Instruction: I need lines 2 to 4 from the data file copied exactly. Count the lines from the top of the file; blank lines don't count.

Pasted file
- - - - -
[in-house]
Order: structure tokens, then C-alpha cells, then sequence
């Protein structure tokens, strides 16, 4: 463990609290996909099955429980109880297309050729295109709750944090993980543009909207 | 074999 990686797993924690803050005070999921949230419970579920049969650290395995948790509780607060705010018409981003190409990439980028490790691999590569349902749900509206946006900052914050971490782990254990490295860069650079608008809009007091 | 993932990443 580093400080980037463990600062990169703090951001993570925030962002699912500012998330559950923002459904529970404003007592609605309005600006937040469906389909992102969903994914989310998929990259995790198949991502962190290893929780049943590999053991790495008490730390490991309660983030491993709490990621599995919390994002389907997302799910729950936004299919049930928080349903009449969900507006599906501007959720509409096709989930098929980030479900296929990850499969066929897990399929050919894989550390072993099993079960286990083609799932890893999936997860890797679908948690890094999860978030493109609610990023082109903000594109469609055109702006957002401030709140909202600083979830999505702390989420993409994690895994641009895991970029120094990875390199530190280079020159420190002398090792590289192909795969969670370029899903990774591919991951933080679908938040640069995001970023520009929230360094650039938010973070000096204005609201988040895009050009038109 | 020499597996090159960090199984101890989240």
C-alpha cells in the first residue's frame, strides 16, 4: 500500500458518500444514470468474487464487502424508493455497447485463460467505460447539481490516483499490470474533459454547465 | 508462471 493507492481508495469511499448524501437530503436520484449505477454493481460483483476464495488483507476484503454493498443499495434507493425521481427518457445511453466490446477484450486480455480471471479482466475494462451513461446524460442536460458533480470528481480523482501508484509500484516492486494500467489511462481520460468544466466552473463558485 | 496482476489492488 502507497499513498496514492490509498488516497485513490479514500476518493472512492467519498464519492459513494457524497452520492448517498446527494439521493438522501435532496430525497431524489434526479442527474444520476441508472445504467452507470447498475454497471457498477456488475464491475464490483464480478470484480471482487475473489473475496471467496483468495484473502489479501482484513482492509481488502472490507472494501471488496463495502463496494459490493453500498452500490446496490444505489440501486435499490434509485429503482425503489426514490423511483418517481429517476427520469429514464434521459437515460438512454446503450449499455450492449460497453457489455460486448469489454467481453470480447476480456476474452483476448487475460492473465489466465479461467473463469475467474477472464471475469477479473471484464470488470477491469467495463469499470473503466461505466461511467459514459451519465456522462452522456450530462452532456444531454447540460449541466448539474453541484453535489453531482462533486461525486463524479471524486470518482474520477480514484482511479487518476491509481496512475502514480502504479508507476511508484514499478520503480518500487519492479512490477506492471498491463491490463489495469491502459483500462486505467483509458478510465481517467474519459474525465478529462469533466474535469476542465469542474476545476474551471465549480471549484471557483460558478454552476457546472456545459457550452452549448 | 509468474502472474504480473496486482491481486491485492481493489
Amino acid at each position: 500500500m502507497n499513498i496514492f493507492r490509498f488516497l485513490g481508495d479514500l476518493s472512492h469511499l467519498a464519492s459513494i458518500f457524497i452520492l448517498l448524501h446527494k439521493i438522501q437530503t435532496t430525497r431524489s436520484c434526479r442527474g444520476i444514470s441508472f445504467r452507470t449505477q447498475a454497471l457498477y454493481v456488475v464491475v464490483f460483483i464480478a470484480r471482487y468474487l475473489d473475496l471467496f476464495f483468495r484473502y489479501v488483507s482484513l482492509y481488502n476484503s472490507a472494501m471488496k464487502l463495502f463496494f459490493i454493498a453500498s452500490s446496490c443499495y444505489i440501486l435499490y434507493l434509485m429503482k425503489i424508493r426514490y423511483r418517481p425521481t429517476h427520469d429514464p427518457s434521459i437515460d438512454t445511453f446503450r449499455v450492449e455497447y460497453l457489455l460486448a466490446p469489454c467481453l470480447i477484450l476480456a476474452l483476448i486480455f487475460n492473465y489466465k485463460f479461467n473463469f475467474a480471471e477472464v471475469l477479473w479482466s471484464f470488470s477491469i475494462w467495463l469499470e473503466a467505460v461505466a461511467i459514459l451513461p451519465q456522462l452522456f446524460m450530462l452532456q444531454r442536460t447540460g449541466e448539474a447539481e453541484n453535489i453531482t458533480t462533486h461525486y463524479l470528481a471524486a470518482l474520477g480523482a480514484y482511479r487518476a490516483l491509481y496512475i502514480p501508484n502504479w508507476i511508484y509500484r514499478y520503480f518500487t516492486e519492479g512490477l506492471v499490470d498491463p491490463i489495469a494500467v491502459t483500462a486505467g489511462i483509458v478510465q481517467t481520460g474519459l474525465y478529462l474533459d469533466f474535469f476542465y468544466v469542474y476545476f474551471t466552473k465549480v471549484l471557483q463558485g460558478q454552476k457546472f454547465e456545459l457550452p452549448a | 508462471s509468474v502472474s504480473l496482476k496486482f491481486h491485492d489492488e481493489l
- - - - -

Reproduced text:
Order: structure tokens, then C-alpha cells, then sequence
């Protein structure tokens, strides 16, 4: 463990609290996909099955429980109880297309050729295109709750944090993980543009909207 | 074999 990686797993924690803050005070999921949230419970579920049969650290395995948790509780607060705010018409981003190409990439980028490790691999590569349902749900509206946006900052914050971490782990254990490295860069650079608008809009007091 | 993932990443 580093400080980037463990600062990169703090951001993570925030962002699912500012998330559950923002459904529970404003007592609605309005600006937040469906389909992102969903994914989310998929990259995790198949991502962190290893929780049943590999053991790495008490730390490991309660983030491993709490990621599995919390994002389907997302799910729950936004299919049930928080349903009449969900507006599906501007959720509409096709989930098929980030479900296929990850499969066929897990399929050919894989550390072993099993079960286990083609799932890893999936997860890797679908948690890094999860978030493109609610990023082109903000594109469609055109702006957002401030709140909202600083979830999505702390989420993409994690895994641009895991970029120094990875390199530190280079020159420190002398090792590289192909795969969670370029899903990774591919991951933080679908938040640069995001970023520009929230360094650039938010973070000096204005609201988040895009050009038109 | 020499597996090159960090199984101890989240």
C-alpha cells in the first residue's frame, strides 16, 4: 500500500458518500444514470468474487464487502424508493455497447485463460467505460447539481490516483499490470474533459454547465 | 508462471 493507492481508495469511499448524501437530503436520484449505477454493481460483483476464495488483507476484503454493498443499495434507493425521481427518457445511453466490446477484450486480455480471471479482466475494462451513461446524460442536460458533480470528481480523482501508484509500484516492486494500467489511462481520460468544466466552473463558485 | 496482476489492488 502507497499513498496514492490509498488516497485513490479514500476518493472512492467519498464519492459513494457524497452520492448517498446527494439521493438522501435532496430525497431524489434526479442527474444520476441508472445504467452507470447498475454497471457498477456488475464491475464490483464480478470484480471482487475473489473475496471467496483468495484473502489479501482484513482492509481488502472490507472494501471488496463495502463496494459490493453500498452500490446496490444505489440501486435499490434509485429503482425503489426514490423511483418517481429517476427520469429514464434521459437515460438512454446503450449499455450492449460497453457489455460486448469489454467481453470480447476480456476474452483476448487475460492473465489466465479461467473463469475467474477472464471475469477479473471484464470488470477491469467495463469499470473503466461505466461511467459514459451519465456522462452522456450530462452532456444531454447540460449541466448539474453541484453535489453531482462533486461525486463524479471524486470518482474520477480514484482511479487518476491509481496512475502514480502504479508507476511508484514499478520503480518500487519492479512490477506492471498491463491490463489495469491502459483500462486505467483509458478510465481517467474519459474525465478529462469533466474535469476542465469542474476545476474551471465549480471549484471557483460558478454552476457546472456545459457550452452549448 | 509468474502472474504480473496486482491481486491485492481493489